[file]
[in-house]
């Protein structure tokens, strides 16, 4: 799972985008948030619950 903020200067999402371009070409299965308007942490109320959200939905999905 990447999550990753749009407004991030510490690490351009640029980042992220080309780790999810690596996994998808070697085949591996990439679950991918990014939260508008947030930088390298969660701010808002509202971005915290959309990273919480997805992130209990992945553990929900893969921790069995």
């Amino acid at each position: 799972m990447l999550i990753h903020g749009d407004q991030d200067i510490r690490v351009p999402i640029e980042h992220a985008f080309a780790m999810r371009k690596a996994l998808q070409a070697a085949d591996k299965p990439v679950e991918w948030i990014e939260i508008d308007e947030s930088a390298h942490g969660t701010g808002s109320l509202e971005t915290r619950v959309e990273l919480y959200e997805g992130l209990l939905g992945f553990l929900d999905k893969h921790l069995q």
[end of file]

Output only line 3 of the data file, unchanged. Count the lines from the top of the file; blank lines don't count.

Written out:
């Amino acid at each position: 799972m990447l999550i990753h903020g749009d407004q991030d200067i510490r690490v351009p999402i640029e980042h992220a985008f080309a780790m999810r371009k690596a996994l998808q070409a070697a085949d591996k299965p990439v679950e991918w948030i990014e939260i508008d308007e947030s930088a390298h942490g969660t701010g808002s109320l509202e971005t915290r619950v959309e990273l919480y959200e997805g992130l209990l939905g992945f553990l929900d999905k893969h921790l069995q």